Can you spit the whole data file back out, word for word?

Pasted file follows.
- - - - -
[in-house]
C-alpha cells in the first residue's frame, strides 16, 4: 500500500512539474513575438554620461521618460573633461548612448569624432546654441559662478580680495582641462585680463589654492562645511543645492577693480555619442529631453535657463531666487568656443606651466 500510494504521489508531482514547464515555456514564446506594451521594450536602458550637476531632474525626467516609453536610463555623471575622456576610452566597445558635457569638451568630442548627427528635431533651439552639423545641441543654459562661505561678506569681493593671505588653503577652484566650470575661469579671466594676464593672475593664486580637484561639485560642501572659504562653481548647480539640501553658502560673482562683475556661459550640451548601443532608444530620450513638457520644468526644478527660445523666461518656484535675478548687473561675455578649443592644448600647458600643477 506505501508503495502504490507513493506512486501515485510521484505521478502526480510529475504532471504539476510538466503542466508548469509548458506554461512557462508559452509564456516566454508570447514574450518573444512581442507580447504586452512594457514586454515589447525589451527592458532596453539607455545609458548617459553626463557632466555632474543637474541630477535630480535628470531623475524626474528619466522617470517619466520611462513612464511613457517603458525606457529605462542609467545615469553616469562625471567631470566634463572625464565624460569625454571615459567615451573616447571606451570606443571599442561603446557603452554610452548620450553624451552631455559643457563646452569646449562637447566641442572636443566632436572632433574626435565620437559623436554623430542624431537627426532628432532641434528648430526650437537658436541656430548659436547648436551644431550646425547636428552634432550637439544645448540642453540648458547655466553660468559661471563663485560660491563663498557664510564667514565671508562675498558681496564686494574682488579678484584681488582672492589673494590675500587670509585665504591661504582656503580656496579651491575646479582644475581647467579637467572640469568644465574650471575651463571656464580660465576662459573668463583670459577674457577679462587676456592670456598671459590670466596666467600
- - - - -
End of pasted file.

[in-house]
C-alpha cells in the first residue's frame, strides 16, 4: 500500500512539474513575438554620461521618460573633461548612448569624432546654441559662478580680495582641462585680463589654492562645511543645492577693480555619442529631453535657463531666487568656443606651466 500510494504521489508531482514547464515555456514564446506594451521594450536602458550637476531632474525626467516609453536610463555623471575622456576610452566597445558635457569638451568630442548627427528635431533651439552639423545641441543654459562661505561678506569681493593671505588653503577652484566650470575661469579671466594676464593672475593664486580637484561639485560642501572659504562653481548647480539640501553658502560673482562683475556661459550640451548601443532608444530620450513638457520644468526644478527660445523666461518656484535675478548687473561675455578649443592644448600647458600643477 506505501508503495502504490507513493506512486501515485510521484505521478502526480510529475504532471504539476510538466503542466508548469509548458506554461512557462508559452509564456516566454508570447514574450518573444512581442507580447504586452512594457514586454515589447525589451527592458532596453539607455545609458548617459553626463557632466555632474543637474541630477535630480535628470531623475524626474528619466522617470517619466520611462513612464511613457517603458525606457529605462542609467545615469553616469562625471567631470566634463572625464565624460569625454571615459567615451573616447571606451570606443571599442561603446557603452554610452548620450553624451552631455559643457563646452569646449562637447566641442572636443566632436572632433574626435565620437559623436554623430542624431537627426532628432532641434528648430526650437537658436541656430548659436547648436551644431550646425547636428552634432550637439544645448540642453540648458547655466553660468559661471563663485560660491563663498557664510564667514565671508562675498558681496564686494574682488579678484584681488582672492589673494590675500587670509585665504591661504582656503580656496579651491575646479582644475581647467579637467572640469568644465574650471575651463571656464580660465576662459573668463583670459577674457577679462587676456592670456598671459590670466596666467600